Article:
Music has shown promise as an adjunct to treatment, and specific elements of music have been linked to significantly higher rates of positive emotion.45,58 For example, patients given music therapy experienced lower anxiety and a higher level of satisfaction with care provided, compared with patients who did not receive music intervention.45,59 Music therapy improves executive functioning and eases the adjustment to rehabilitation in patients with traumatic brain injury.60,61 Recently, it was reported that music listening significantly enhanced cognitive functioning in verbal memory and focused attention (P < .01 and P < .05, respectively, mixed-model analysis of variance), and decreased depression and confusion (both P < .10, 1-way analysis of variance), or positive emotion, in patients after middle cerebral artery stroke compared with control participants.62 It is often difficult to maintain a positive attitude when experiencing sudden life-changing events, which is especially true for patients who are emergently admitted to the ICU. Improving patients’ mood is also important because it may affect the patient-care partner relationship following discharge.63 In a study of music and patients’ mood that used a single subject design, Magee and Davidson6 used the Profile of Mood States instrument in a cohort of 14 patients (4 with stroke, 5 with multiple sclerosis, and 5 with traumatic brain injury) and reported that composed-anxious, energetic-tired, and agreeable-hostile mood states were significantly improved from before to after a music therapy intervention. Thus, it is reasonable to consider that music therapy may also help to maintain a positive outlook in other neurologically injured stroke patients who are undergoing rehabilitation therapy.
Music therapy may help to maintain a positive outlook in stroke patients who are undergoing rehabilitation therapy.
Is Music Beneficial to the Recovery of Acute Stroke Patients?
Following primary brain injury caused by a cerebrovascular event (eg, stroke), the focus of care during the acute phase is the prevention of secondary brain injury.64 Improving and maintaining adequate cerebral perfusion is a chief concern. Therefore, severely injured acute stroke patients may benefit from mechanical ventilation to protect the airways and ensure adequate aeration of the lungs and oxygenation of the blood. Mechanical ventilation may also facilitate short-term goals to reduce brain swelling that may involve the use of sedative, osmotic, or vasoactive medication therapy to reduce intracranial pressure14 and increase blood pressure.15–17 Additionally, patients may require a host of supportive therapies such as nutritional support and antibiotic therapy. Prevention of complications associated with an ICU stay (eg, deep vein thrombus prophylaxis) is also a key factor in acute phase recovery.65–68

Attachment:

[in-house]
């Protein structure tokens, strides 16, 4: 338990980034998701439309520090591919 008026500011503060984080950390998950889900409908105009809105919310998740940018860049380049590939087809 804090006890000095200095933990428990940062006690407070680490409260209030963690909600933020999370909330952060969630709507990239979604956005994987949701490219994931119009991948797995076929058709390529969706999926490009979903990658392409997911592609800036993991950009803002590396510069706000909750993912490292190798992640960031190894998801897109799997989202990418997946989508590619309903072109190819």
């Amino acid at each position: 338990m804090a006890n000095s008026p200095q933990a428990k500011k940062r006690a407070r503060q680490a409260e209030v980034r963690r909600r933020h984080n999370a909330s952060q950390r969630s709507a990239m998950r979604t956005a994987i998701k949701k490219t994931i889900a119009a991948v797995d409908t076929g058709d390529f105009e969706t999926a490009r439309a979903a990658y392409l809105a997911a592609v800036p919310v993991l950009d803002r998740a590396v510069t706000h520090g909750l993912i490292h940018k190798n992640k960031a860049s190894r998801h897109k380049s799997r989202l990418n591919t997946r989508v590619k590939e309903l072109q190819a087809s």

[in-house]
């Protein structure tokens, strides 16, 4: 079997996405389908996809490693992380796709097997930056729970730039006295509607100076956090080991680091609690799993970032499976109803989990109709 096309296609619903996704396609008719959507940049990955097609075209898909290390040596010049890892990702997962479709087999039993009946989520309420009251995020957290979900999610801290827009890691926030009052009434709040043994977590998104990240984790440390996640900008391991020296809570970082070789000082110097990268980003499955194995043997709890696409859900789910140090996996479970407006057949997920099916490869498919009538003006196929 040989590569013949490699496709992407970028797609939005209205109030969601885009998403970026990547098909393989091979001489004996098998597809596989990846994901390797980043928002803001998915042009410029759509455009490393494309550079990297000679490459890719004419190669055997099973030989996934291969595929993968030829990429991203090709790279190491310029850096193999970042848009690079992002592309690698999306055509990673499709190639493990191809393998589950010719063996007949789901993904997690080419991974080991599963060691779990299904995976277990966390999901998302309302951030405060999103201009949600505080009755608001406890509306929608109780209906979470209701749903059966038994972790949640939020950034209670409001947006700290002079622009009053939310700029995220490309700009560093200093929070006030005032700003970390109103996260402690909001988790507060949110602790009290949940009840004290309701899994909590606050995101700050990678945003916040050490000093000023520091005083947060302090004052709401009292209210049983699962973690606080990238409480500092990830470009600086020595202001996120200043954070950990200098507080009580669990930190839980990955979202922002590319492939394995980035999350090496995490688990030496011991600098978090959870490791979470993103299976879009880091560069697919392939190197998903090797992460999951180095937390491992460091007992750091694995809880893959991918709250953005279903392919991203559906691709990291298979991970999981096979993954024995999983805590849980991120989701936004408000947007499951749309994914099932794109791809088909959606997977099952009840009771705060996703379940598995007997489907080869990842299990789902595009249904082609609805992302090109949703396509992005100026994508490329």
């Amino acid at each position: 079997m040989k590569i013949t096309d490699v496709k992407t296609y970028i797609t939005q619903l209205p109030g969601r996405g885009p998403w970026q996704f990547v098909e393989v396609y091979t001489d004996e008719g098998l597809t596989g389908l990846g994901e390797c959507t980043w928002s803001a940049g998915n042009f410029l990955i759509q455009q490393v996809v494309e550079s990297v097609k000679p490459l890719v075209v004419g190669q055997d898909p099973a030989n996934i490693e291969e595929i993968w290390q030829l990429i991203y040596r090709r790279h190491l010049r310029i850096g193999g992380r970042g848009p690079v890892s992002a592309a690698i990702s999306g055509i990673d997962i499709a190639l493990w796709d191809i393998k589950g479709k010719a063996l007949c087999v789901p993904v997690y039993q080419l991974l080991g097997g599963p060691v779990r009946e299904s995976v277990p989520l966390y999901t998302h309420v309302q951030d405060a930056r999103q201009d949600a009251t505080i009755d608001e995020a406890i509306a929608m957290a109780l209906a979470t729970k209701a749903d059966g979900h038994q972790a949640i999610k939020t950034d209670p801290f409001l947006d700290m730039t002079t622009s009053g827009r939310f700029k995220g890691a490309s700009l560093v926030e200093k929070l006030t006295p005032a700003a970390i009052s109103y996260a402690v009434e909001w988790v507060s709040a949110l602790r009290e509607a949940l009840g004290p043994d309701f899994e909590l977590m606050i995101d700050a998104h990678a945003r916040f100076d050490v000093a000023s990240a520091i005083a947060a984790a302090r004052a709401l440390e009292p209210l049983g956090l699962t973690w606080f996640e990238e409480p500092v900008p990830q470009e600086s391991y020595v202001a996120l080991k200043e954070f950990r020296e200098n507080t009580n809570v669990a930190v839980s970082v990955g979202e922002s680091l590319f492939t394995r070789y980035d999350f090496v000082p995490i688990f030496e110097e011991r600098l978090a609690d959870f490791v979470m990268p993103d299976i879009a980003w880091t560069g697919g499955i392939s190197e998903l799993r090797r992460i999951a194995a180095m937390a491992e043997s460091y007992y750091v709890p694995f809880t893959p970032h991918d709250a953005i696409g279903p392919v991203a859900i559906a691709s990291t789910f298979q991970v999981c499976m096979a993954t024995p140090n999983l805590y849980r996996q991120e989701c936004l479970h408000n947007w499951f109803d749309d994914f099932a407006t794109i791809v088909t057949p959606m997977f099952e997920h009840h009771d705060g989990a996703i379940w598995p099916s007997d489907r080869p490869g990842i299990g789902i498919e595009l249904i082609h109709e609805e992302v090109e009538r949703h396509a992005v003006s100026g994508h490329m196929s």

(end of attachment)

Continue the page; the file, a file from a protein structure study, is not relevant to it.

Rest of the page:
Patients with acute stroke who are undergoing mechanical ventilation are often given sedative and hypnotic medications to prevent self-harm, facilitate nursing and medical care, and blunt their memory of what is an unpleasant experience.18 Simultaneously, stroke patients require frequent neurological examinations to monitor for deterioration. Thus, one must ensure that any change in findings on the patient’s neurological examination is not due, in whole or in part, to medication therapy (eg, oversedation causing a decreased level of consciousness). This situation creates a conundrum wherein staff must balance the use of sedative and hypnotic medications with the need to minimize the use of medications that could affect the findings on the neurological examination.69 Hence, although it is true that anxiolysis and sedation can be accomplished solely by the use of medications, nonpharmacotherapeutic interventions that reduce anxiety have the potential to reduce length of stay and posttraumatic stress disorder, decrease the cost of care, and promote long-term recovery.19,20 Given that music, as therapy, is effective in reducing agitation in a diverse patient population, the potential exists that the therapeutic use of music may have similar benefit for patients with cerebrovascular illness (see Figure). If beneficial, this low-cost, low-technology therapy may be used to reduce the use of sedatives and help in resolving the sedation assessment conundrum.